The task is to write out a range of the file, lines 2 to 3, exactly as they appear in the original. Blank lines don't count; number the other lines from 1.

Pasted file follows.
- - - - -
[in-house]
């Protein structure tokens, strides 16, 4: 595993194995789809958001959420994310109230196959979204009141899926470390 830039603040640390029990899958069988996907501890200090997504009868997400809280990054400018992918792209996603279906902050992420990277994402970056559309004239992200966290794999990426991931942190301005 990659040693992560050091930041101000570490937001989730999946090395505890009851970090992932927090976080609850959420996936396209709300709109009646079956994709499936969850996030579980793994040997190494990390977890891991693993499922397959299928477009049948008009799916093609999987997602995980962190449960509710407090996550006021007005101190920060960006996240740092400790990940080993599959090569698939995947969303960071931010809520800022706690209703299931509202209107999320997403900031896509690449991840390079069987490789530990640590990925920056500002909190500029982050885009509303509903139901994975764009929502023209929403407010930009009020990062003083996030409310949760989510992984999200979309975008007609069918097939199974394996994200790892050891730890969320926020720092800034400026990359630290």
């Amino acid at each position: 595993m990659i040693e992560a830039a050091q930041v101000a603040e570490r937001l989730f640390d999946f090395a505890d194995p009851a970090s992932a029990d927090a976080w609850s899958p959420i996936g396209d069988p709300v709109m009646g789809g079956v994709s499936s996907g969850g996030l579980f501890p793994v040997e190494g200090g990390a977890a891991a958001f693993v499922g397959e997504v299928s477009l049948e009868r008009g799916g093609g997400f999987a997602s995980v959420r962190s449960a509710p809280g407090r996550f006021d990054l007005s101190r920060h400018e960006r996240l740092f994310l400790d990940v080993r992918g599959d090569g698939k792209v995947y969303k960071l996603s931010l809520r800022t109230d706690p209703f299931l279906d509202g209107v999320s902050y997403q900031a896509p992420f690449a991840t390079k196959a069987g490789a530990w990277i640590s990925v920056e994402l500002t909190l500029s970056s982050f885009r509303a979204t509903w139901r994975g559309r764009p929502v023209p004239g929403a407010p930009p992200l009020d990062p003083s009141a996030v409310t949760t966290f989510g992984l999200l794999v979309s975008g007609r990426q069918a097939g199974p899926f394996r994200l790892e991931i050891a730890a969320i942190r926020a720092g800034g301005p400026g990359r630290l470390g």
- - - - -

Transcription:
């Protein structure tokens, strides 16, 4: 595993194995789809958001959420994310109230196959979204009141899926470390 830039603040640390029990899958069988996907501890200090997504009868997400809280990054400018992918792209996603279906902050992420990277994402970056559309004239992200966290794999990426991931942190301005 990659040693992560050091930041101000570490937001989730999946090395505890009851970090992932927090976080609850959420996936396209709300709109009646079956994709499936969850996030579980793994040997190494990390977890891991693993499922397959299928477009049948008009799916093609999987997602995980962190449960509710407090996550006021007005101190920060960006996240740092400790990940080993599959090569698939995947969303960071931010809520800022706690209703299931509202209107999320997403900031896509690449991840390079069987490789530990640590990925920056500002909190500029982050885009509303509903139901994975764009929502023209929403407010930009009020990062003083996030409310949760989510992984999200979309975008007609069918097939199974394996994200790892050891730890969320926020720092800034400026990359630290």
């Amino acid at each position: 595993m990659i040693e992560a830039a050091q930041v101000a603040e570490r937001l989730f640390d999946f090395a505890d194995p009851a970090s992932a029990d927090a976080w609850s899958p959420i996936g396209d069988p709300v709109m009646g789809g079956v994709s499936s996907g969850g996030l579980f501890p793994v040997e190494g200090g990390a977890a891991a958001f693993v499922g397959e997504v299928s477009l049948e009868r008009g799916g093609g997400f999987a997602s995980v959420r962190s449960a509710p809280g407090r996550f006021d990054l007005s101190r920060h400018e960006r996240l740092f994310l400790d990940v080993r992918g599959d090569g698939k792209v995947y969303k960071l996603s931010l809520r800022t109230d706690p209703f299931l279906d509202g209107v999320s902050y997403q900031a896509p992420f690449a991840t390079k196959a069987g490789a530990w990277i640590s990925v920056e994402l500002t909190l500029s970056s982050f885009r509303a979204t509903w139901r994975g559309r764009p929502v023209p004239g929403a407010p930009p992200l009020d990062p003083s009141a996030v409310t949760t966290f989510g992984l999200l794999v979309s975008g007609r990426q069918a097939g199974p899926f394996r994200l790892e991931i050891a730890a969320i942190r926020a720092g800034g301005p400026g990359r630290l470390g």